According to the report, 40% of food produced in the U.S. goes to waste, and businesses that serve or sell food are responsible for 40% of that number, with retailers accounting for more waste than restaurants or foodservice providers.

Retailers have focused their food-waste reduction efforts largely on donations, as all 10 supermarket chains have food donation programs, with the majority operating companywide. “Ugly” produce programs—where retailers offer imperfect items at a discounted price—have also gained traction among in recent years, such as Walmart’s Spuglies line of irregular russet potatoes. Yet four of the 10 companies have no imperfect produce initiatives, according to the report.

As the primary source where most consumers purchase food, supermarkets influence what food makes it from farm to shelf, what happens to unsold food, and how much and what types of food shoppers purchase. However, the report found that the majority of retailers focus on donating and recycling food waste rather than preventing it, and they fail to track food waste throughout their entire operations.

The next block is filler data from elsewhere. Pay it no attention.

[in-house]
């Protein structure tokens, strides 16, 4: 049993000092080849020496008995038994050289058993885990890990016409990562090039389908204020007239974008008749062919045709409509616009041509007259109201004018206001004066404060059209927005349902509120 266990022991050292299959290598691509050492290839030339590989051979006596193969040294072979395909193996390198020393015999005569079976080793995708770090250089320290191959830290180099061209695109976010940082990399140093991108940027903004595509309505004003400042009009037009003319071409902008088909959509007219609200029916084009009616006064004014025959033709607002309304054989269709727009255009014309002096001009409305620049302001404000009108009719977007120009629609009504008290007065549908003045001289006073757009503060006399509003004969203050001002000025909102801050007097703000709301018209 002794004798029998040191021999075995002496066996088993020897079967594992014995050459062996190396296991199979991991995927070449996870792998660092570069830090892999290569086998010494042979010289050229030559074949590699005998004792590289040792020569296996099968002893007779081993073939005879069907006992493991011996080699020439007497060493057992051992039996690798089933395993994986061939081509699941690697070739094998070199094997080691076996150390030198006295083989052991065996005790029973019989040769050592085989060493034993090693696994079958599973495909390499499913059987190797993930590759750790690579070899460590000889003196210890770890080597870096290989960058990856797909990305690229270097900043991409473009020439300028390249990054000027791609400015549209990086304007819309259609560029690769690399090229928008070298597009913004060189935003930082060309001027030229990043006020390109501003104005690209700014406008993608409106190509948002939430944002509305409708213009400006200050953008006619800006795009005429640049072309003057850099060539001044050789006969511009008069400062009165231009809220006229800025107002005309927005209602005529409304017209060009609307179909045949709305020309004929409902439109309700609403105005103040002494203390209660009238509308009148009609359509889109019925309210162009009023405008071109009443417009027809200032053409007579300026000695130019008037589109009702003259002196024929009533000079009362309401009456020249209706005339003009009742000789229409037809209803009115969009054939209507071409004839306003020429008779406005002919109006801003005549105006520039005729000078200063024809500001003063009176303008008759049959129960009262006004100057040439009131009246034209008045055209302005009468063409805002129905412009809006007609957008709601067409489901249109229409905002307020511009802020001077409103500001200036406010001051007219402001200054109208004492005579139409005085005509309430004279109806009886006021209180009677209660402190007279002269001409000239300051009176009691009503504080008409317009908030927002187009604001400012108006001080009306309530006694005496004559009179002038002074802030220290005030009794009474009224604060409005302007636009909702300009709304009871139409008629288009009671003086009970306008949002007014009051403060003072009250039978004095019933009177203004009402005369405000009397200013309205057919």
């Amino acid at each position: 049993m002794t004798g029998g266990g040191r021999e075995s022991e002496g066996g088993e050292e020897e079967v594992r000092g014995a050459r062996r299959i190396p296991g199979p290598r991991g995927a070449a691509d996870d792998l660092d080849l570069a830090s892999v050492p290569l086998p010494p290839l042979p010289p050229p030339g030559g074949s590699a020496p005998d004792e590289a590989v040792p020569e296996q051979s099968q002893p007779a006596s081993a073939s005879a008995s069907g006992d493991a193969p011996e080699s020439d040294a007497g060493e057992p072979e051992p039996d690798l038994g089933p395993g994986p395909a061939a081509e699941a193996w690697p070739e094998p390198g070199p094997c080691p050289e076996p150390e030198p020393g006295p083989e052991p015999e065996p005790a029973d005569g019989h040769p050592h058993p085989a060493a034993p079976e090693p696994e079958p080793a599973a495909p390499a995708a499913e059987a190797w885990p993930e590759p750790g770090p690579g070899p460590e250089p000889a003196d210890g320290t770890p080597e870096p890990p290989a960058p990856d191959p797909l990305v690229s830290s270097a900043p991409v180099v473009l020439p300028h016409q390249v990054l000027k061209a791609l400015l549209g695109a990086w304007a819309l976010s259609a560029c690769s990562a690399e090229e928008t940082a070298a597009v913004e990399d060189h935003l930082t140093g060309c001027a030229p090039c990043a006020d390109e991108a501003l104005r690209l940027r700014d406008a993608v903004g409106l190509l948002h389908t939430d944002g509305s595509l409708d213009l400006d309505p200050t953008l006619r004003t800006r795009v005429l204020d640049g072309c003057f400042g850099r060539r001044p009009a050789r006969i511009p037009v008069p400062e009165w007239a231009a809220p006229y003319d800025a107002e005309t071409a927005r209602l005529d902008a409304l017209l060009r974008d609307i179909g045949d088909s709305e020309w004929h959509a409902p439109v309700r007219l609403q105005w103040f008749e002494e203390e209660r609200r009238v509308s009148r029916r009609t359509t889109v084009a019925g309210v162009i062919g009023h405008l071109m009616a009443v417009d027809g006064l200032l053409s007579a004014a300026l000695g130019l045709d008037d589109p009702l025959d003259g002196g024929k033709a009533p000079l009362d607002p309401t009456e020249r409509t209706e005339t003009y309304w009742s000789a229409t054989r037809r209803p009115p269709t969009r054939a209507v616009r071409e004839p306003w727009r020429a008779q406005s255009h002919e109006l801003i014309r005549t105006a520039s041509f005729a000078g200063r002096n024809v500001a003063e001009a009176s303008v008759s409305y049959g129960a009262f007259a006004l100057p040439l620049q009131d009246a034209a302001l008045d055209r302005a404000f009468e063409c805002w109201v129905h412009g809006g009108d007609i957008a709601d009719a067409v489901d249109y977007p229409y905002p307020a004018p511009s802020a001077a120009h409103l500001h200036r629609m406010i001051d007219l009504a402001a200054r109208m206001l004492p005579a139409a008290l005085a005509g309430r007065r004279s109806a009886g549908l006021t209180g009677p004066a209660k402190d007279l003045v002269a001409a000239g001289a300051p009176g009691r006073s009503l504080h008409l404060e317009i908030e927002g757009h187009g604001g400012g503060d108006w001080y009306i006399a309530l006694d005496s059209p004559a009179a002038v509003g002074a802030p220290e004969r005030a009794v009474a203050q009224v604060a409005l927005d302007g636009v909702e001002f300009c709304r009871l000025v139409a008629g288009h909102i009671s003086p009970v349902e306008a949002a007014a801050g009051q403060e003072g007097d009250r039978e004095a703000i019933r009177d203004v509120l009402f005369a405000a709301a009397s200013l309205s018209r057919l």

Walmart, Ahold Delhaize, Kroger and Albertsons were the only companies with specific food-waste reduction commitments, led by Kroger’s commitment of zero food waste by 2025.

“Customers have taken notice of the massive problem of wasted food and want businesses to take responsibility and action,” said Jordan Figueiredo, creator of the “Ugly” Fruit & Veg Campaign, in a statement. “That’s why we’re calling on American supermarkets to do their part and commit to eliminating food waste by 2025. Eliminating food waste in the grocery sector could have a ripple effect across society that could help address hunger, save money and protect the environment.”

Infrastructure Fix on Hold

Trump’s highly touted infrastructure dream nixed for this year